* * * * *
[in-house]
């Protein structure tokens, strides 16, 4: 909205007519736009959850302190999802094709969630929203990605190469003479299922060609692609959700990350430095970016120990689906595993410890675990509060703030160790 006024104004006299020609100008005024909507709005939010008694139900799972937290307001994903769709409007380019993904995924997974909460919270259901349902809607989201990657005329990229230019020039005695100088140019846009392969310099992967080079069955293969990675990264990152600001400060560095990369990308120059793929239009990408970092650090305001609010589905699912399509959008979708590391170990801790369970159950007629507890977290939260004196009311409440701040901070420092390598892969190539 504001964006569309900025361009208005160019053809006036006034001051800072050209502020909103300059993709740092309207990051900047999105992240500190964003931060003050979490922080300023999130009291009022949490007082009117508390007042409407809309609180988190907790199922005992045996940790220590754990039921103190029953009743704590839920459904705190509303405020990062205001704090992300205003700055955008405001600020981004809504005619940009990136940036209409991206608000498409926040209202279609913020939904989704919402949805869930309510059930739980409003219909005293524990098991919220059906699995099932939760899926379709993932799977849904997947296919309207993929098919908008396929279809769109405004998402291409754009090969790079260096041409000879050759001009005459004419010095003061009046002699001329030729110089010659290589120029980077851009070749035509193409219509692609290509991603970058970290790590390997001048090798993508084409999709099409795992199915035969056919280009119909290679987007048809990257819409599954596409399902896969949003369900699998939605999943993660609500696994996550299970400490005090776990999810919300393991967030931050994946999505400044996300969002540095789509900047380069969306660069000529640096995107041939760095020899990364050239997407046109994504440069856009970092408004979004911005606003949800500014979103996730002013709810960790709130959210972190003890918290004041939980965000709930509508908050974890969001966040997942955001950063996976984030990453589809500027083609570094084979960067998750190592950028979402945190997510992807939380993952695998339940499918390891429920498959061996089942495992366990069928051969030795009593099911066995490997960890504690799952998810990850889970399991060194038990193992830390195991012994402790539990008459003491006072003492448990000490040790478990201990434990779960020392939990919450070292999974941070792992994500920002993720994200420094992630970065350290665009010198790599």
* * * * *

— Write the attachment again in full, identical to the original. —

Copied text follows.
[in-house]
């Protein structure tokens, strides 16, 4: 909205007519736009959850302190999802094709969630929203990605190469003479299922060609692609959700990350430095970016120990689906595993410890675990509060703030160790 006024104004006299020609100008005024909507709005939010008694139900799972937290307001994903769709409007380019993904995924997974909460919270259901349902809607989201990657005329990229230019020039005695100088140019846009392969310099992967080079069955293969990675990264990152600001400060560095990369990308120059793929239009990408970092650090305001609010589905699912399509959008979708590391170990801790369970159950007629507890977290939260004196009311409440701040901070420092390598892969190539 504001964006569309900025361009208005160019053809006036006034001051800072050209502020909103300059993709740092309207990051900047999105992240500190964003931060003050979490922080300023999130009291009022949490007082009117508390007042409407809309609180988190907790199922005992045996940790220590754990039921103190029953009743704590839920459904705190509303405020990062205001704090992300205003700055955008405001600020981004809504005619940009990136940036209409991206608000498409926040209202279609913020939904989704919402949805869930309510059930739980409003219909005293524990098991919220059906699995099932939760899926379709993932799977849904997947296919309207993929098919908008396929279809769109405004998402291409754009090969790079260096041409000879050759001009005459004419010095003061009046002699001329030729110089010659290589120029980077851009070749035509193409219509692609290509991603970058970290790590390997001048090798993508084409999709099409795992199915035969056919280009119909290679987007048809990257819409599954596409399902896969949003369900699998939605999943993660609500696994996550299970400490005090776990999810919300393991967030931050994946999505400044996300969002540095789509900047380069969306660069000529640096995107041939760095020899990364050239997407046109994504440069856009970092408004979004911005606003949800500014979103996730002013709810960790709130959210972190003890918290004041939980965000709930509508908050974890969001966040997942955001950063996976984030990453589809500027083609570094084979960067998750190592950028979402945190997510992807939380993952695998339940499918390891429920498959061996089942495992366990069928051969030795009593099911066995490997960890504690799952998810990850889970399991060194038990193992830390195991012994402790539990008459003491006072003492448990000490040790478990201990434990779960020392939990919450070292999974941070792992994500920002993720994200420094992630970065350290665009010198790599």